It is no secret that the newspaper industry is in trouble and it might not be fair to only single out one individual CEO out of the whole industry. But Gary Pruitt of McClatchy (NYSE: MNI) is being listed as one of the TOP CEO’s TO GO for 2008.
Pruitt led the Knight-Ridder buyout that was completed in June 2006 and this company performance has been utterly dismal ever since. At least Knight-Ridder shareholders received $40.00 cash, but they also received 0.5118 shares of McClatchy stock was well. McClatchy shares sat above $40.00 back then, and the Knight-Ridder holders that held on probably cry themselves to sleep each night wishing they had sold out entirely in cash.
The company’s corporate governance section does show "an annual CEO review" and we would suggest the company get on this. It may be unfair to single out only one newspaper-related CEO and we cannot blame the entire newspaper malaise on him alone. Even a good and solid CEO can’t keep the raw number of newspaper readers in the U.S. from disappearing faster than smokers.
But if you look at the share prices, you’ll see how this one is performing extra poorly. Mr. Pruitt has been Chief Executive Officer since 1996 and President since 1995, and he became Chairman of the Board in 2001. What we think the board needs to do if they want to keep him in charge is to make him the non-executive Chairman and they need to bring in a new President & CEO that has more of a digital thrust in mind. The problems will likely continue under a new head, but this company looks ripe for new blood to lead the day to day operations.
If you back out goodwill at $2.5 Billion and other intangibles at $1.07 Billion, we look at its balance sheet being severely inverted. That isn’t really unusual for the newspaper operators, but the company is going to need to sell of more of its dailies and it’s going to have to make more severe cuts.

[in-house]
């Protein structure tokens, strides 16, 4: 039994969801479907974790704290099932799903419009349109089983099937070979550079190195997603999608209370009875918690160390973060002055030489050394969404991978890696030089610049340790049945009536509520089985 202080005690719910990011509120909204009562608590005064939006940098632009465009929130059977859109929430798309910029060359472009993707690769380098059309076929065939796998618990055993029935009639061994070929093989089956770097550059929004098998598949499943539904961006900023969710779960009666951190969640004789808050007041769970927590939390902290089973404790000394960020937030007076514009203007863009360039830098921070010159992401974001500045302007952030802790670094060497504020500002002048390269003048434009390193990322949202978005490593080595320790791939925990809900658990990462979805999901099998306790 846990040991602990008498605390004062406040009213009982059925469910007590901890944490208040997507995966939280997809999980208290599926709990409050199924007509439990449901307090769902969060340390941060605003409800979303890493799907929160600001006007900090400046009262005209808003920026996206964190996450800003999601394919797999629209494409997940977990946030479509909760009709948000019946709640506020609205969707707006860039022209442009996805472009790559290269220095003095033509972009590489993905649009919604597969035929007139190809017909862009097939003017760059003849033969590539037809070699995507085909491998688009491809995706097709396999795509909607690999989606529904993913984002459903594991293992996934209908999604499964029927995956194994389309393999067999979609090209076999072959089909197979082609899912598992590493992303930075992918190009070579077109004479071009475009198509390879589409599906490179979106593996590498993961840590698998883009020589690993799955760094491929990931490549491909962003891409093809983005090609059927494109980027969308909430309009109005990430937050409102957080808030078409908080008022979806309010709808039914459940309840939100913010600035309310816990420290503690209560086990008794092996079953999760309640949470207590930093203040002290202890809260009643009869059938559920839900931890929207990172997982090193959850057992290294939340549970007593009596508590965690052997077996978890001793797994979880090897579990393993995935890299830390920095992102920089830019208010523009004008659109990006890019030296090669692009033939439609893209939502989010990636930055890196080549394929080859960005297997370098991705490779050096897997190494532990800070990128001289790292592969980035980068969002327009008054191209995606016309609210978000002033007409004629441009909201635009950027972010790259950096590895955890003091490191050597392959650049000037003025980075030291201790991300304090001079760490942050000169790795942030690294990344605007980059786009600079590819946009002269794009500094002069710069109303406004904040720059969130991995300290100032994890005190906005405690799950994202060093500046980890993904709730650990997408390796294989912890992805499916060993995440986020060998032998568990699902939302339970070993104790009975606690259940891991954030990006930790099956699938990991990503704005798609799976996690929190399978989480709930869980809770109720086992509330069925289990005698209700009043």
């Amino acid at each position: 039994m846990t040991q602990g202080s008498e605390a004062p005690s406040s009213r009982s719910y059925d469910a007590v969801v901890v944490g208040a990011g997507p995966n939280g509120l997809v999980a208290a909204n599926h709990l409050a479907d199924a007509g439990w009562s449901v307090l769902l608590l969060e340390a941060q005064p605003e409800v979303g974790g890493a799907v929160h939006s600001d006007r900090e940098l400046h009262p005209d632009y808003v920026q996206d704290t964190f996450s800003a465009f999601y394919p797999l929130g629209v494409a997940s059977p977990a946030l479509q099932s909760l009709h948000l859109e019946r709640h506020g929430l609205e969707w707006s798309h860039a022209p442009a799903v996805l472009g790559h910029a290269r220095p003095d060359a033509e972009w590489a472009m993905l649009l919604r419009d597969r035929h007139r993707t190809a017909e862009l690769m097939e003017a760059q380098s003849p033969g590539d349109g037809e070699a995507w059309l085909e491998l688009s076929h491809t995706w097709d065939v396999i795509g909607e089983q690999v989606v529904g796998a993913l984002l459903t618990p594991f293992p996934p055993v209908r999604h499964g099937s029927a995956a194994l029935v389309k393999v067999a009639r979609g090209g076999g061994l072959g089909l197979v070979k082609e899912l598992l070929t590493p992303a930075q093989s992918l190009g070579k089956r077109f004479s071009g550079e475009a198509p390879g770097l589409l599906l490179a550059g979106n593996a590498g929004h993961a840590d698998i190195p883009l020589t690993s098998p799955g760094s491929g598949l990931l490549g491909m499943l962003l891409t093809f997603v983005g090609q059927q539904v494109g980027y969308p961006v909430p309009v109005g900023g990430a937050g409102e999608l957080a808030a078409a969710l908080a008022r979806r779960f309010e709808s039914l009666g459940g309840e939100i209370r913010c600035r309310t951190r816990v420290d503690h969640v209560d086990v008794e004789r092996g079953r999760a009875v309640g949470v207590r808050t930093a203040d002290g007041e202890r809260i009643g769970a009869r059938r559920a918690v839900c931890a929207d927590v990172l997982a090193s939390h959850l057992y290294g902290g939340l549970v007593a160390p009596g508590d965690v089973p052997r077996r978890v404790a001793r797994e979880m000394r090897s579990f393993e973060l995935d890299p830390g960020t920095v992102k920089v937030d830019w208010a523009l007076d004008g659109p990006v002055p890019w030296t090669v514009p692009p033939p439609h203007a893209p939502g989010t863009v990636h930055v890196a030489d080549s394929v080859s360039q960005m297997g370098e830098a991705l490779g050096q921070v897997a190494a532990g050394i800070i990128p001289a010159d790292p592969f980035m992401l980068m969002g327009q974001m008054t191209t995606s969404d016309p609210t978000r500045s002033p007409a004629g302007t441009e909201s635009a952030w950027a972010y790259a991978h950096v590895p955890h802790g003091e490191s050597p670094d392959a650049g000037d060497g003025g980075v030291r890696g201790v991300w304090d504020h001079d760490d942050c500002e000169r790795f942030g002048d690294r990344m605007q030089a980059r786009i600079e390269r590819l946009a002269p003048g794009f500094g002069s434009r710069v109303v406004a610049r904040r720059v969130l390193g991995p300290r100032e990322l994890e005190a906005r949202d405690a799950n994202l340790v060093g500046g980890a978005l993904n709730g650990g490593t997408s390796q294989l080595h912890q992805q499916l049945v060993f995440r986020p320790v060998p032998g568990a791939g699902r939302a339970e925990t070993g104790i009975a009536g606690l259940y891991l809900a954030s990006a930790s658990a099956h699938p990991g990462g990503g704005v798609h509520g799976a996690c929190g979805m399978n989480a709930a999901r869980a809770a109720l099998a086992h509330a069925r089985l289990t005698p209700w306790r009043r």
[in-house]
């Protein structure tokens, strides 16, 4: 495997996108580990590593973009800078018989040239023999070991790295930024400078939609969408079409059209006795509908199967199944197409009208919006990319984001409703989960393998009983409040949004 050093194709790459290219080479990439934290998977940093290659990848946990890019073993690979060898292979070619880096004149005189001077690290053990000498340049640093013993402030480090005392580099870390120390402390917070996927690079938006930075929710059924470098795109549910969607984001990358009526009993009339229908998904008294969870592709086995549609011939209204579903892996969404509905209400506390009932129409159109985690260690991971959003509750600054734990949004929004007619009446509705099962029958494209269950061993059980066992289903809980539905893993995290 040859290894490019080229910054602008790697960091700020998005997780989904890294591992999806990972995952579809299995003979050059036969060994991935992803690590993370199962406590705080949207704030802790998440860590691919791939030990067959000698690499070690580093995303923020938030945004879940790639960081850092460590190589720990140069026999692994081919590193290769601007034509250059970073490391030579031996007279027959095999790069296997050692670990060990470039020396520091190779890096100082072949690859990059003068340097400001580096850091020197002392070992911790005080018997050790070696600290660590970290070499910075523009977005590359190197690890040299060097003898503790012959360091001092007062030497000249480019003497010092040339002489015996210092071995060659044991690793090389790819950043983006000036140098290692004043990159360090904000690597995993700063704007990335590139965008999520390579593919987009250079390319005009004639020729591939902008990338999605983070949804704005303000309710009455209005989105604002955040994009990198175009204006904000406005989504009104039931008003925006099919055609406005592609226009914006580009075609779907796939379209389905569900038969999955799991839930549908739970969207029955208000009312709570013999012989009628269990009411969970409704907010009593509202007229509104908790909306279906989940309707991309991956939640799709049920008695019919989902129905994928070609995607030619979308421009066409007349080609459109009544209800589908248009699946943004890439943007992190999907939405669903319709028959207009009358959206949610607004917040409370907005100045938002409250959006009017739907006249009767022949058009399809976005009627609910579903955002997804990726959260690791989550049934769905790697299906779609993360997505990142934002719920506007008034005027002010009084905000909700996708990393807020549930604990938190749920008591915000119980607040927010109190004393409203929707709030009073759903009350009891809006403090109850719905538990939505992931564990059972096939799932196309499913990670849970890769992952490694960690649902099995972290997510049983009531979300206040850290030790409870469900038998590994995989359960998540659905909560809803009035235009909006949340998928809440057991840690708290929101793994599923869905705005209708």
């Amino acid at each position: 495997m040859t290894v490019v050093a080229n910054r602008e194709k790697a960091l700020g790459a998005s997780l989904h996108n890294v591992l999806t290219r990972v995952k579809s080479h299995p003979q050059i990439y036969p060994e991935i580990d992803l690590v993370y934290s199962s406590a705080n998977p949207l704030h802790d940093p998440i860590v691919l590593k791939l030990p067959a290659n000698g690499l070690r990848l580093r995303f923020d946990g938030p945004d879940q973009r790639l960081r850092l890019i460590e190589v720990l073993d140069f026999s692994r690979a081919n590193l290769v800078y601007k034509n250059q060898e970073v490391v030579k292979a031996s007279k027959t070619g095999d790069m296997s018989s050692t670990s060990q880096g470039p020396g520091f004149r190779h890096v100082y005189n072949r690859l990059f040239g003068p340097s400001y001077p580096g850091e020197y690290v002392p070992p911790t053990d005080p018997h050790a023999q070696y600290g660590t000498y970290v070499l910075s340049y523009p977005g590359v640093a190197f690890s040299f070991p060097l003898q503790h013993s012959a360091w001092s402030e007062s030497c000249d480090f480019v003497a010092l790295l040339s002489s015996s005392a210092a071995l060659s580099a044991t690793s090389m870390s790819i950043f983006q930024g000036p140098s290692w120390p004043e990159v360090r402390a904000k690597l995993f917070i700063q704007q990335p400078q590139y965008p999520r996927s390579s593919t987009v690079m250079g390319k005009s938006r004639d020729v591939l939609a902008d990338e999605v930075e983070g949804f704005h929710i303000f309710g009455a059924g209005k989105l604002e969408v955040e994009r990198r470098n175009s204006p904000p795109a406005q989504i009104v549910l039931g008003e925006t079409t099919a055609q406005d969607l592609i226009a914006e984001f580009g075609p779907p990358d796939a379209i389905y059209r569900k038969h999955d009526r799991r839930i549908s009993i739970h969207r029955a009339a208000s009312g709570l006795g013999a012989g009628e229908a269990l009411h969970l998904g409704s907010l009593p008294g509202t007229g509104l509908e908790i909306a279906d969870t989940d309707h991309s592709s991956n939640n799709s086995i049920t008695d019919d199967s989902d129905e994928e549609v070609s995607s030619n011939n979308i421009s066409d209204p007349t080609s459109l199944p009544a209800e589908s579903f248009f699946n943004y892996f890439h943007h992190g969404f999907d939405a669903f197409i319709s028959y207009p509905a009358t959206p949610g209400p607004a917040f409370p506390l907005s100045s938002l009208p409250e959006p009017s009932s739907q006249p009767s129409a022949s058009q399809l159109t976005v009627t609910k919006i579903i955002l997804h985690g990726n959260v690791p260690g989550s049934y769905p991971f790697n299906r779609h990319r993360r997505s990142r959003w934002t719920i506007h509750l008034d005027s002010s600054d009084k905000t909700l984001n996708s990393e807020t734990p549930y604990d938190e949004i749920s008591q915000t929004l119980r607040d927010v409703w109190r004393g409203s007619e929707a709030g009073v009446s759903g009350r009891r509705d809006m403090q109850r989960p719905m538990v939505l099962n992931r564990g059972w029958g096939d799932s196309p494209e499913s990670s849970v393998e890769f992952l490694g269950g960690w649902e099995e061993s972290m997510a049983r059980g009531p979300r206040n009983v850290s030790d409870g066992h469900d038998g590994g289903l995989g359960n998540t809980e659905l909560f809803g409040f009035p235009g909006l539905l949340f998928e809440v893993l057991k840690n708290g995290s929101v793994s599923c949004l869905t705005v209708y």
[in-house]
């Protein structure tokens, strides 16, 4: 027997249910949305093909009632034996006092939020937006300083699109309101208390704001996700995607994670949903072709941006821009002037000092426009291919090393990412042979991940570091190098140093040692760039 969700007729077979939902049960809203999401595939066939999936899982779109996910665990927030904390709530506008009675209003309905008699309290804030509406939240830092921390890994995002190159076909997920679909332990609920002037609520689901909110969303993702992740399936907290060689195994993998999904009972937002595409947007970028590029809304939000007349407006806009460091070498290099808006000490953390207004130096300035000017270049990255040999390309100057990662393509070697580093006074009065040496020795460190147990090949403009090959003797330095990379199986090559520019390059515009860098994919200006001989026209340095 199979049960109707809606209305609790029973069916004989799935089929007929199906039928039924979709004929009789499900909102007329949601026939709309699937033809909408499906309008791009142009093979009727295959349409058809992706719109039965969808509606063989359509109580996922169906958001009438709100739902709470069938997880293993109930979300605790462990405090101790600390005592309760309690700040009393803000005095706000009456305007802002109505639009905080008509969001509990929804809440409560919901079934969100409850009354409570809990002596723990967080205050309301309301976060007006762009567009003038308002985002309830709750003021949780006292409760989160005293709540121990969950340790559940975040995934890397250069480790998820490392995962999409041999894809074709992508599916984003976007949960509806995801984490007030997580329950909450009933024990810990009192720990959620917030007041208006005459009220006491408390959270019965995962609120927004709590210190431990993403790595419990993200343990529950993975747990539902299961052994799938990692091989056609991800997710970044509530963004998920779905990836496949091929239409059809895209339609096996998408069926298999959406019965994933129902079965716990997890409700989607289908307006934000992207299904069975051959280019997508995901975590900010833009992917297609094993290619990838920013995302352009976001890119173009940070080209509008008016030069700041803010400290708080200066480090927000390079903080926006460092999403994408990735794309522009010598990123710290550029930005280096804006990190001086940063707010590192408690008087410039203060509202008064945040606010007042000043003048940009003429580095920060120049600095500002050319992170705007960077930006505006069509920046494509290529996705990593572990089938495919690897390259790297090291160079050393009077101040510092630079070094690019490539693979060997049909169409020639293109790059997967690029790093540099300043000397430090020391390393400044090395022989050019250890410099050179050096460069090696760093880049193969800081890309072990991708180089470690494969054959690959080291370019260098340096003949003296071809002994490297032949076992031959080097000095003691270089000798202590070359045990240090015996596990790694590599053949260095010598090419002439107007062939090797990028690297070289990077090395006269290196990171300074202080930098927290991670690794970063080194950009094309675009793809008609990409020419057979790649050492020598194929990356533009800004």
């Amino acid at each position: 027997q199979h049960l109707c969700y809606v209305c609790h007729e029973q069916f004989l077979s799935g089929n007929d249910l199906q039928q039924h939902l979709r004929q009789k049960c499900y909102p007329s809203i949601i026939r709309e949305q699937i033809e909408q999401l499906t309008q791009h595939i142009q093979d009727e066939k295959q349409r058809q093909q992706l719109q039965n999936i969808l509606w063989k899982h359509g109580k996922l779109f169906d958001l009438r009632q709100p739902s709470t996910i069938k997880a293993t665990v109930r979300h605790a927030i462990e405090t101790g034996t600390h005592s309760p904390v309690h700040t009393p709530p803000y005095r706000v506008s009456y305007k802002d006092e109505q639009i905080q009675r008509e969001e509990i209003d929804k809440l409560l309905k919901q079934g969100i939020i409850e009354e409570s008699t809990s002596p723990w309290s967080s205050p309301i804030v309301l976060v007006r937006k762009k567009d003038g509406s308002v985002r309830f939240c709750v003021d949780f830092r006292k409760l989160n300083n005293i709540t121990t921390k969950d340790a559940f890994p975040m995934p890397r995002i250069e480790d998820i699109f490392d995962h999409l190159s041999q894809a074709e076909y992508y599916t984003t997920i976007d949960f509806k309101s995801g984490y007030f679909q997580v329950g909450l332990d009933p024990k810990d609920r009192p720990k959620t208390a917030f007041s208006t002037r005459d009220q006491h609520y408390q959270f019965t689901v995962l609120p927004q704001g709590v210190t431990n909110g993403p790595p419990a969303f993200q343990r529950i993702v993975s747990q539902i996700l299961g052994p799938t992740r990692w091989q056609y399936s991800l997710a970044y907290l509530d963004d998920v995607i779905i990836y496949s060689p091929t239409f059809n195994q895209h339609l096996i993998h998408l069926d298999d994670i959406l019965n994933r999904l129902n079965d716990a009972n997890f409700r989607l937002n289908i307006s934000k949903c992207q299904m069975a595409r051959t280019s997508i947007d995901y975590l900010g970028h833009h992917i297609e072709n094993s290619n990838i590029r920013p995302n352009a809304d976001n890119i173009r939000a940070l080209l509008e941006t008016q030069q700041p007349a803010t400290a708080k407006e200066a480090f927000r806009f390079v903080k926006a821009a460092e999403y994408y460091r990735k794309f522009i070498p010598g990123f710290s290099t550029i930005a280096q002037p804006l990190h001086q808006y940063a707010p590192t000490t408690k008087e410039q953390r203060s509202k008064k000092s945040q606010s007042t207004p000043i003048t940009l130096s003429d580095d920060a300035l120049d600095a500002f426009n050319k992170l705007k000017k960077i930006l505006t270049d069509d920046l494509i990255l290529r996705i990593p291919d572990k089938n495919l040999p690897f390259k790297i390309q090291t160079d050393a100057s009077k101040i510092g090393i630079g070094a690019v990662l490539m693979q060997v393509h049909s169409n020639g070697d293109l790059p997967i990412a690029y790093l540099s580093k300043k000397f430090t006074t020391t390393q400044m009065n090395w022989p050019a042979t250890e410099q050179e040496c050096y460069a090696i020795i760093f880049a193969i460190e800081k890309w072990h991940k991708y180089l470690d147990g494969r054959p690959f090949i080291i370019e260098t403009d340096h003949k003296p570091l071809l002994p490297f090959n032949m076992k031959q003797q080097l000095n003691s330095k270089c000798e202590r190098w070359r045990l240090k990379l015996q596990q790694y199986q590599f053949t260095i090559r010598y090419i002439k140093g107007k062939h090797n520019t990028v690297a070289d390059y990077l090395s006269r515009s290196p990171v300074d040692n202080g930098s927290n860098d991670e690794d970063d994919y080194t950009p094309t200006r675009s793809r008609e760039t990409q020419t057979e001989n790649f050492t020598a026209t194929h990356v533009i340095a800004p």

The last two years have been the darkest period since the late 80′s to early 1990′s. Just two years ago the stock sat at $60+, now shares are trading with a $13 handle. To add insult to injury, the company is expected to post lower revenues in 2008 versus 2007, and "earnings" are expected to decline as well if you evaluate the First Call earnings projections. The company recently gave a projected rise in earnings for 2008, but there is some disbelief from Wall Street. We’ve noted how Wall Street doesn’t trust the numbers.
If Pruitt would turn the keys over to Christian Hendricks, VP of McClatchy Interactive Media, or if he’d bring in an outside digital media superstar he’d be doing his shareholders a huge favor. He could easily remain chairman to oversee all those declining newspaper from city to city. He’d also be able to use his directorship at The Associated Press to lean down more and more of the newspaper operations.
24/7 Wall St.’s own Douglas McIntyre has been very cautious on McClatchy stock in our OLD MEDIA NEW MEDIA newsletter, and offered much deeper insight into the books and the fix there. Below is a listing of its dailies from the company site:
- ALASKA: Anchorage Daily News
- CALIFORNIA: The Fresno Bee, The Modesto Bee, The Sacramento Bee, Merced Sun-Star, The Tribune
- FLORIDA: Bradenton Herald, The Miami Herald, El Nuevo Herald
- GEORGIA: Ledger-Enquirer, The Telegraph
- IDAHO: Idaho Statesman
- ILLINOIS: Belleville News-Democrat
- KANSAS: The Olathe News, The Wichita Eagle
- KENTUCKY: Lexington Herald-Leader
- MISSISSIPPI: Sun Herald
- MISSOURI: The Kansas City Star
- NORTH CAROLINA: The Charlotte Observer, The News & Observer
- PENNSYLVANIA: Centre Daily Times
- SOUTH CAROLINA: The Beaufort Gazette, The Herald, The Island Packet, 10 Buck Island Road, The State, The Sun News
- TEXAS: Fort Worth Star-Telegram
- WASHINGTON: The Bellingham Herald, The Olympian, The News Tribune, Tri-City Herald
Jon C. Ogg
December 10, 2007
Jon Ogg can be reached at firstname.lastname@example.org; he does not own securities in the companies he covers.